Zur Liedbegleitung hatten die einfachen Zithern auf dem Land vor allem im bayerisch-österreichischen Alpenraum und auch im Alpenvorland bereits sehr früh eine breite Verbreitung gefunden und auch in München war das Instrument beliebt. Bereits von 1643, also fünf Jahre nachdem die Zunft der Münchner Stadtmusikanten gegründet worden war, wird überliefert, dass ein Viertel der Musikanten »Zitherschlager« waren.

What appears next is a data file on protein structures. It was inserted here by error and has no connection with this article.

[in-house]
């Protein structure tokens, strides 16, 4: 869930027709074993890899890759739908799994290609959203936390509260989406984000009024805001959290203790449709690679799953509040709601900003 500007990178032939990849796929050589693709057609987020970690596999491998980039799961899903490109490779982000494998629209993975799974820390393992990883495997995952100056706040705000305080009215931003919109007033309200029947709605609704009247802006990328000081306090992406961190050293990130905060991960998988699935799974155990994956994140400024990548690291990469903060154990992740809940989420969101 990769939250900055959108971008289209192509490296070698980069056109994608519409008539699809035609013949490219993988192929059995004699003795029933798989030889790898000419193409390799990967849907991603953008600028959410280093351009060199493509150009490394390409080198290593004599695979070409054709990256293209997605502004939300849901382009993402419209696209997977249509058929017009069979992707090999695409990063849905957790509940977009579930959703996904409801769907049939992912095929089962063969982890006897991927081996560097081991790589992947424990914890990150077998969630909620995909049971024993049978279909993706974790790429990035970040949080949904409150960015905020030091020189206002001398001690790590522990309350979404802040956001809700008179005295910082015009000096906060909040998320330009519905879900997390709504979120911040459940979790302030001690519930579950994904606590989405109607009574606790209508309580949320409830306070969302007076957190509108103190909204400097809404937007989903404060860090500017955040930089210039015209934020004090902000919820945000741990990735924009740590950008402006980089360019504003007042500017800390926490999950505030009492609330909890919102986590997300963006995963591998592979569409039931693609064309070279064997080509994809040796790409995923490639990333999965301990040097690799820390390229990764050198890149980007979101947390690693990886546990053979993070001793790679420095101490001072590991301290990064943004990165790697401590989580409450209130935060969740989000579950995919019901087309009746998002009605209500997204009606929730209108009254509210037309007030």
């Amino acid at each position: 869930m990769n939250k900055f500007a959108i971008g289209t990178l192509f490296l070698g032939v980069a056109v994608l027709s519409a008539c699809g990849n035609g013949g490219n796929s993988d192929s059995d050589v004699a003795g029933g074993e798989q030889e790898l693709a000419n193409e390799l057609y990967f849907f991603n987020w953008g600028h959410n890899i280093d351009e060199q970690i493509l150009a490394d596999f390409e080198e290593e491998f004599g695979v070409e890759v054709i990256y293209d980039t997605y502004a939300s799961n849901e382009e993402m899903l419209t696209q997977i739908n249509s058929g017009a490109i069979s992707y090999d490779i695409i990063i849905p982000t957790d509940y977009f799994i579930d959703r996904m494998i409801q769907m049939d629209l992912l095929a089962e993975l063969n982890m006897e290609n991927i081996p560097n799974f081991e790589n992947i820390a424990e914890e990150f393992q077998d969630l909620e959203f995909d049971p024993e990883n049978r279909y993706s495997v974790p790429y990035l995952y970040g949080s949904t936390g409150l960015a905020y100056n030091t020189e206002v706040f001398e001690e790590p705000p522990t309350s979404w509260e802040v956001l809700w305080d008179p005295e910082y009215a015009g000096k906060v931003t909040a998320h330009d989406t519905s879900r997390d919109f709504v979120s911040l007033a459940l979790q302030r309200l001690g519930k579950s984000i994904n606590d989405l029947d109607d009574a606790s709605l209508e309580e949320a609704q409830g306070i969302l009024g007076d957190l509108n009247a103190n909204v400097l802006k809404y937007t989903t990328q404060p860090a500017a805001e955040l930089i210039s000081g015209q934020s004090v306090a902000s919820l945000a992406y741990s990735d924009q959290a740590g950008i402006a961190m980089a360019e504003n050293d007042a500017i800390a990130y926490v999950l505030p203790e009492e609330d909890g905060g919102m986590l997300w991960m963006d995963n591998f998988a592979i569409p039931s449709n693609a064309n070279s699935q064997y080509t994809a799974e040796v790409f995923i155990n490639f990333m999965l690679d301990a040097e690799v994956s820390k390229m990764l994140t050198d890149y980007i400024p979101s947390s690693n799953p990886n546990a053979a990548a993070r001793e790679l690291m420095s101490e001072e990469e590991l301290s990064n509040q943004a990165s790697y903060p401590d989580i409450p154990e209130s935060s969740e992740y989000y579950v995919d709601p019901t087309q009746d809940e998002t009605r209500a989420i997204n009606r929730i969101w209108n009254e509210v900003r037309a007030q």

Die wahre Blüte des Zitherspiels in München kam jedoch erst im 19. Jahrhundert, als der Instrumentenbau bedeutende Fortschritte machte. Damals erhielt die Zither mehr Saiten und es setzte sich eine neue, Münchner Stimmweise durch. Den größten Anteil an der Zitherbewegung hatte jedoch um die Mitte des 19. Jahrhunderts der Virtuose Johann Petzmayer und sein begnadeter Schüler und Protegé Herzog Max in Bayern, der wegen seiner Zitherleidenschaft auch »Zither-Maxl« genannt wurde. Ihm ist es zu verdanken, dass das »Lumpeninstrument« auch in die höfischen Kreise und damit in die soziale Oberschicht Einzug fand. Diesen beiden Virtuosen ist es zu verdanken, dass die Zither mehr und mehr auch Solostimmen spielen konnte. Gleichzeitig eroberte die Zither die Salons und Konzertsäle. Dort wurden vor allem auch auf die Zither umgeschriebene Kammermusik vorgetragen. Die Bemühungen des Herzogs, der Zither Eingang in die Gesellschaft zu verschaffen, waren von großem Erfolg gekrönt. Bald galt es als modern, in städtischen, bürgerlichen oder adeligen Haus Zither zu spielen. Ganze Heerscharen von sogenannten höheren Töchtern erlernten dieses Instrument, zumal es auch wesentlich billiger als ein sonst obligates Klavier war. Im ersten Weltkrieg hatten bei den Instrumentenbauern zusammenlegbare Zither, »die dem lieben Ehegatten ins Feld nachgeschickt werden« konnten, eine große Bedeutung.